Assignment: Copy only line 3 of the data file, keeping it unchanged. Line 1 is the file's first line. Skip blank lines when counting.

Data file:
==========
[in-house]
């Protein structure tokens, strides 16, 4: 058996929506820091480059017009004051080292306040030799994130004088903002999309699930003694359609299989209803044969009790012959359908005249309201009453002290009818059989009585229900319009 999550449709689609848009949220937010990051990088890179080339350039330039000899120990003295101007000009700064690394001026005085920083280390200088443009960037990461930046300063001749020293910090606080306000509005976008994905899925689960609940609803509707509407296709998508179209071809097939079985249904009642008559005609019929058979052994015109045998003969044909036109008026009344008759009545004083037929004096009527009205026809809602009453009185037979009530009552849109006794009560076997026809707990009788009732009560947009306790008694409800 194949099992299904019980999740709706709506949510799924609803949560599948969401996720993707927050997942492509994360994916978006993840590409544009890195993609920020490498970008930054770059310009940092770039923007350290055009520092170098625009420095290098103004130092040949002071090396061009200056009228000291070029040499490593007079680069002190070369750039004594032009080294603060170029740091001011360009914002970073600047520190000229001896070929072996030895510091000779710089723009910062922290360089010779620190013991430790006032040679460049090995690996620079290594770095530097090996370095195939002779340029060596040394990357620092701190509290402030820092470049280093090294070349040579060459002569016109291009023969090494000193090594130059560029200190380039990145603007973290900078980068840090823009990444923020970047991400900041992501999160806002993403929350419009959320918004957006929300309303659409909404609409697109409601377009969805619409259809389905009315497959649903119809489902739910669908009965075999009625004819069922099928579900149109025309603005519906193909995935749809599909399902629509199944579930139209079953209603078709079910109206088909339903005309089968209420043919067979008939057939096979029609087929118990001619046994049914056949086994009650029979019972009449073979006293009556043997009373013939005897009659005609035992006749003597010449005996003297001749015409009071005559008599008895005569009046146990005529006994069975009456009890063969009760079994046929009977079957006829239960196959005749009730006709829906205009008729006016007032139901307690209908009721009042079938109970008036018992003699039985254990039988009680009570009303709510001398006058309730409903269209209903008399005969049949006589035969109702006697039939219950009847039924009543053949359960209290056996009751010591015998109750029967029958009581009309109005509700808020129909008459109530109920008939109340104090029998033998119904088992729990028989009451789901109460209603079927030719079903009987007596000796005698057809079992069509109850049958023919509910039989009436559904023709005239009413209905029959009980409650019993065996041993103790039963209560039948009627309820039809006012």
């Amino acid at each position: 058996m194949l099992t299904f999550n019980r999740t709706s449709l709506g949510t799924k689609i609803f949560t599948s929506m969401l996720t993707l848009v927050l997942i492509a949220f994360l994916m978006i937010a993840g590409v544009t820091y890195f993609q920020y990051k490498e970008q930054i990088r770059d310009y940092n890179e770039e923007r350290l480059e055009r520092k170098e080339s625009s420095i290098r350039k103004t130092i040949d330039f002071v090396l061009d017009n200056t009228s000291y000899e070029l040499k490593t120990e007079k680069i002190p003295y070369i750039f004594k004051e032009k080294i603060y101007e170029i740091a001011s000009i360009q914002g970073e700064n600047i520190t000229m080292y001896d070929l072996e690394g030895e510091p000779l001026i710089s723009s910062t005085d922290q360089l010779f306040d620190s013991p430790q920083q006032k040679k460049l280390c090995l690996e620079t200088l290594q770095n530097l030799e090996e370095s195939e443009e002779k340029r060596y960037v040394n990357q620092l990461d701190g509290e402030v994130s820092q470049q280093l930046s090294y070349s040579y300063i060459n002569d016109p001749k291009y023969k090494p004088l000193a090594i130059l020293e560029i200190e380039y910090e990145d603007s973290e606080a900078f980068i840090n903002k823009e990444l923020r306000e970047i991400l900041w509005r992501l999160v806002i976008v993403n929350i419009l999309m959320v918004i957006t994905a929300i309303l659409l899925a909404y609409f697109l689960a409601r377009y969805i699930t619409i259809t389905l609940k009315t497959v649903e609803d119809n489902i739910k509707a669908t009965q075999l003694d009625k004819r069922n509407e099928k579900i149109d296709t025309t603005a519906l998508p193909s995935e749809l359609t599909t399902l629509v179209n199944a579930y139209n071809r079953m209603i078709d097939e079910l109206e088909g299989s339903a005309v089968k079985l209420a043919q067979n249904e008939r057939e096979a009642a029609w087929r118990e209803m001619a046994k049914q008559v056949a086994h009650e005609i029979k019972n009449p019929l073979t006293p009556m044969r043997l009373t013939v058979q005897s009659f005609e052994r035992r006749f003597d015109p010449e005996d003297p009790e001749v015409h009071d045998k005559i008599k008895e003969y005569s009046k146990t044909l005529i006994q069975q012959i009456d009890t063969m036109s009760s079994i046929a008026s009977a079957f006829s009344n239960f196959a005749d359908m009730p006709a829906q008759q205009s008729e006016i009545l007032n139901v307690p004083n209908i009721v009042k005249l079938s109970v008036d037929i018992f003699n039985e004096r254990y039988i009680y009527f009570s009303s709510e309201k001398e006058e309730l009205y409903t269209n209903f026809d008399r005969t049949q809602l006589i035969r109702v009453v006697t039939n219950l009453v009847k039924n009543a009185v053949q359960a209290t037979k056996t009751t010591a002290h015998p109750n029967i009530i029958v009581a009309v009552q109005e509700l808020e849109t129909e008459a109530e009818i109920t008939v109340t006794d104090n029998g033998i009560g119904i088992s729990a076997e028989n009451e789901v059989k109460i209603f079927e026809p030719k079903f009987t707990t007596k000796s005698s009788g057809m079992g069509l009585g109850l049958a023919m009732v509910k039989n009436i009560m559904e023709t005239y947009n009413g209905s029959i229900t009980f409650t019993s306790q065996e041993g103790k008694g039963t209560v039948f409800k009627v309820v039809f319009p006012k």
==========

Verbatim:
């Amino acid at each position: 058996m194949l099992t299904f999550n019980r999740t709706s449709l709506g949510t799924k689609i609803f949560t599948s929506m969401l996720t993707l848009v927050l997942i492509a949220f994360l994916m978006i937010a993840g590409v544009t820091y890195f993609q920020y990051k490498e970008q930054i990088r770059d310009y940092n890179e770039e923007r350290l480059e055009r520092k170098e080339s625009s420095i290098r350039k103004t130092i040949d330039f002071v090396l061009d017009n200056t009228s000291y000899e070029l040499k490593t120990e007079k680069i002190p003295y070369i750039f004594k004051e032009k080294i603060y101007e170029i740091a001011s000009i360009q914002g970073e700064n600047i520190t000229m080292y001896d070929l072996e690394g030895e510091p000779l001026i710089s723009s910062t005085d922290q360089l010779f306040d620190s013991p430790q920083q006032k040679k460049l280390c090995l690996e620079t200088l290594q770095n530097l030799e090996e370095s195939e443009e002779k340029r060596y960037v040394n990357q620092l990461d701190g509290e402030v994130s820092q470049q280093l930046s090294y070349s040579y300063i060459n002569d016109p001749k291009y023969k090494p004088l000193a090594i130059l020293e560029i200190e380039y910090e990145d603007s973290e606080a900078f980068i840090n903002k823009e990444l923020r306000e970047i991400l900041w509005r992501l999160v806002i976008v993403n929350i419009l999309m959320v918004i957006t994905a929300i309303l659409l899925a909404y609409f697109l689960a409601r377009y969805i699930t619409i259809t389905l609940k009315t497959v649903e609803d119809n489902i739910k509707a669908t009965q075999l003694d009625k004819r069922n509407e099928k579900i149109d296709t025309t603005a519906l998508p193909s995935e749809l359609t599909t399902l629509v179209n199944a579930y139209n071809r079953m209603i078709d097939e079910l109206e088909g299989s339903a005309v089968k079985l209420a043919q067979n249904e008939r057939e096979a009642a029609w087929r118990e209803m001619a046994k049914q008559v056949a086994h009650e005609i029979k019972n009449p019929l073979t006293p009556m044969r043997l009373t013939v058979q005897s009659f005609e052994r035992r006749f003597d015109p010449e005996d003297p009790e001749v015409h009071d045998k005559i008599k008895e003969y005569s009046k146990t044909l005529i006994q069975q012959i009456d009890t063969m036109s009760s079994i046929a008026s009977a079957f006829s009344n239960f196959a005749d359908m009730p006709a829906q008759q205009s008729e006016i009545l007032n139901v307690p004083n209908i009721v009042k005249l079938s109970v008036d037929i018992f003699n039985e004096r254990y039988i009680y009527f009570s009303s709510e309201k001398e006058e309730l009205y409903t269209n209903f026809d008399r005969t049949q809602l006589i035969r109702v009453v006697t039939n219950l009453v009847k039924n009543a009185v053949q359960a209290t037979k056996t009751t010591a002290h015998p109750n029967i009530i029958v009581a009309v009552q109005e509700l808020e849109t129909e008459a109530e009818i109920t008939v109340t006794d104090n029998g033998i009560g119904i088992s729990a076997e028989n009451e789901v059989k109460i209603f079927e026809p030719k079903f009987t707990t007596k000796s005698s009788g057809m079992g069509l009585g109850l049958a023919m009732v509910k039989n009436i009560m559904e023709t005239y947009n009413g209905s029959i229900t009980f409650t019993s306790q065996e041993g103790k008694g039963t209560v039948f409800k009627v309820v039809f319009p006012k």